Transform: These budget items are more innovation, research and develop focused activities. These initiatives might seek to identify, for example, the right technologies for new organizational capabilities, fundamental changes to business processes, or a new product or service offering. Examples of Transform initiatives include proof of concepts, prototypes and small-scale testing of new systems or business applications. When finances are tight, transform initiatives often are the first to be cut or deferred—unless they are associated with key strategic initiatives that the organization views as essential to its continued operation. Even if the organization doesn’t deem certain Transform initiatives immediately essential, care should be taken when considering cutting or deferring them. That’s because Transform initiatives often are key to the organization’s long-term health. Failure to provide adequate resources to Transform initiatives can stunt an organization’s future success.

Organizing budget initiatives into these three categories can help non-technical leaders and boards identify the priority of IT spending and correlate the value that IT is providing to support the overarching goals and objectives of the organization.

#3 Assess the Financial Impacts of the Budget

The finance department can help determine whether the IT budget makes financial sense or not. In making that determination, the following considerations are key: (1) impact on financial key performance indicators (KPIs); (2) impact on financial statements; and (3) impact on cash flow. Because IT budgets often have large capital and operating expenditure components, the final IT budget needs to be incorporated into the organization’s overall budget to determine whether the timing or financing options for IT initiatives could have any unintended consequences.

Loan covenants, leasing agreements, contracts and grants, and other arrangements also may have certain financial requirements or metrics that should be considered when developing the IT budget. Sometimes, adjustments to the timing of initiatives or different financing arrangements for the initiatives can help to ensure that an organization meets both its compliance requirements and internal KPI measurements.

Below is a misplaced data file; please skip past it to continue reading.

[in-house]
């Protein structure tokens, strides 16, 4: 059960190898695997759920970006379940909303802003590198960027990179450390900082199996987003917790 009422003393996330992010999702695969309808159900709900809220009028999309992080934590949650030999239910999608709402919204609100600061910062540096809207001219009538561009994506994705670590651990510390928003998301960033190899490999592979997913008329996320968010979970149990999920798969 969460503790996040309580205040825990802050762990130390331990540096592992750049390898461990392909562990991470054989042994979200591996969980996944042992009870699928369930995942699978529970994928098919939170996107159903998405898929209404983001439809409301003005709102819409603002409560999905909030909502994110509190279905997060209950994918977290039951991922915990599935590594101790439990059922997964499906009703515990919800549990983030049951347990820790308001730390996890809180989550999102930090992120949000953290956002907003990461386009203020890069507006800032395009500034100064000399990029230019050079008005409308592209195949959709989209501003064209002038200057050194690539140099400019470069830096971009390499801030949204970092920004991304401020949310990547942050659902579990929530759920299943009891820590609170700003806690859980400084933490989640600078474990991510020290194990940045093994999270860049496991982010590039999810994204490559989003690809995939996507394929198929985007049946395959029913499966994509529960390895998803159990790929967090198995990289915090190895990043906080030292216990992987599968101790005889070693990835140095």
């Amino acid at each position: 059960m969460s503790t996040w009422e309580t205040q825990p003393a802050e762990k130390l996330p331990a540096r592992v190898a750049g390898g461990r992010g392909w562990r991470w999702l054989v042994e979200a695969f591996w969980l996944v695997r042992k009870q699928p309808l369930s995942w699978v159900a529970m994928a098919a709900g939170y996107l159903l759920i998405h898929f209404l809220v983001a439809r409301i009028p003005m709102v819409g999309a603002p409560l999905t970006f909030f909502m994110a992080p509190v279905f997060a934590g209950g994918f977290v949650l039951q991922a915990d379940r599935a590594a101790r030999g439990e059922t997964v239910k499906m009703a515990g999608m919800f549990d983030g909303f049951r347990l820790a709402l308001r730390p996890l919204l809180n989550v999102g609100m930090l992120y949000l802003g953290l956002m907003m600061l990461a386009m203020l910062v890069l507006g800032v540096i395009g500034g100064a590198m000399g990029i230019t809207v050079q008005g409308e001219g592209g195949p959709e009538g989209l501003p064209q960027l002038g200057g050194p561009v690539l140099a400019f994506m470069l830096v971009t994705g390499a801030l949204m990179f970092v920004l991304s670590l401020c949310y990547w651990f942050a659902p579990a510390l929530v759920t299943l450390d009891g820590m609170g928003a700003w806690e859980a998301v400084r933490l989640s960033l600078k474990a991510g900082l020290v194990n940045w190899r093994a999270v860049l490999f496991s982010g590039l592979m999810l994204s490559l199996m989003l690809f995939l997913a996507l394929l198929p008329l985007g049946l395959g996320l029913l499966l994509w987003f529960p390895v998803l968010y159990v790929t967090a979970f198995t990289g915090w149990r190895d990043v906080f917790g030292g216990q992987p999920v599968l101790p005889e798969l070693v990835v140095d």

Finally, and most importantly for smaller organizations and not-for-profits, finance professionals must consider the impact on cash flow. IT initiatives often have large upfront expenditures for purchase and implementation. Organizations can manage the impact of these initiatives on their cash flow by, again, adjusting the timing of the initiatives (or purchases within the initiative) or by obtaining different financing arrangements.

One way to manage cash flow is to use a reserve approach to IT budgeting. Similar to the way reserve requirements are computed for a homeowners’ association, an organization can plan to set aside cash each year to ensure that it has the funds necessary to execute future IT initiatives. This process also helps reduce the risk that an unexpected technology failure and early replacement would have a negative impact on the organization’s cash flow.

#4 Expense Types and Categories

Sometimes, IT budgets are treated as a big bucket. To support better decision making and planning, the IT budget should identify expenditures by type and category. In addition to the standard personnel and non-personnel expenditures associated with other functions, the IT budget should identify the following IT-specific expenditures:

Staffing & Services: This encompasses any human element of providing IT leadership, governance, support or administration. Consider line items in your general ledger for salaries, wages, benefits, taxes, and any potential outsourced people services.